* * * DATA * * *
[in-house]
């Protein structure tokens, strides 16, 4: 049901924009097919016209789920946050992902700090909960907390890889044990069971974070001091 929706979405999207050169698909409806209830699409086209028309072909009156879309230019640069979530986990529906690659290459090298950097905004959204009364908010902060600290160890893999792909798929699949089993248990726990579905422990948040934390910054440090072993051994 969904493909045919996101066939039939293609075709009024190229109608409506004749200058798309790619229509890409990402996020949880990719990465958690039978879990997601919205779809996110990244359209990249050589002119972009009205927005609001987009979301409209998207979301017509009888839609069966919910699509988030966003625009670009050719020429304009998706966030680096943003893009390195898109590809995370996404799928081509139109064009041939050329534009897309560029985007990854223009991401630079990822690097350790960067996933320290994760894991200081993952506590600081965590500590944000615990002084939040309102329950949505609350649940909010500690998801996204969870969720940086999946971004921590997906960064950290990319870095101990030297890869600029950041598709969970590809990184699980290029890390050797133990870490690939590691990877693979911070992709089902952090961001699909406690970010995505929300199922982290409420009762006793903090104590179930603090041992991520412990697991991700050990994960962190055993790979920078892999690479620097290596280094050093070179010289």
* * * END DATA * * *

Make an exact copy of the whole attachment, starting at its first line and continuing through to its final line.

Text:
[in-house]
């Protein structure tokens, strides 16, 4: 049901924009097919016209789920946050992902700090909960907390890889044990069971974070001091 929706979405999207050169698909409806209830699409086209028309072909009156879309230019640069979530986990529906690659290459090298950097905004959204009364908010902060600290160890893999792909798929699949089993248990726990579905422990948040934390910054440090072993051994 969904493909045919996101066939039939293609075709009024190229109608409506004749200058798309790619229509890409990402996020949880990719990465958690039978879990997601919205779809996110990244359209990249050589002119972009009205927005609001987009979301409209998207979301017509009888839609069966919910699509988030966003625009670009050719020429304009998706966030680096943003893009390195898109590809995370996404799928081509139109064009041939050329534009897309560029985007990854223009991401630079990822690097350790960067996933320290994760894991200081993952506590600081965590500590944000615990002084939040309102329950949505609350649940909010500690998801996204969870969720940086999946971004921590997906960064950290990319870095101990030297890869600029950041598709969970590809990184699980290029890390050797133990870490690939590691990877693979911070992709089902952090961001699909406690970010995505929300199922982290409420009762006793903090104590179930603090041992991520412990697991991700050990994960962190055993790979920078892999690479620097290596280094050093070179010289």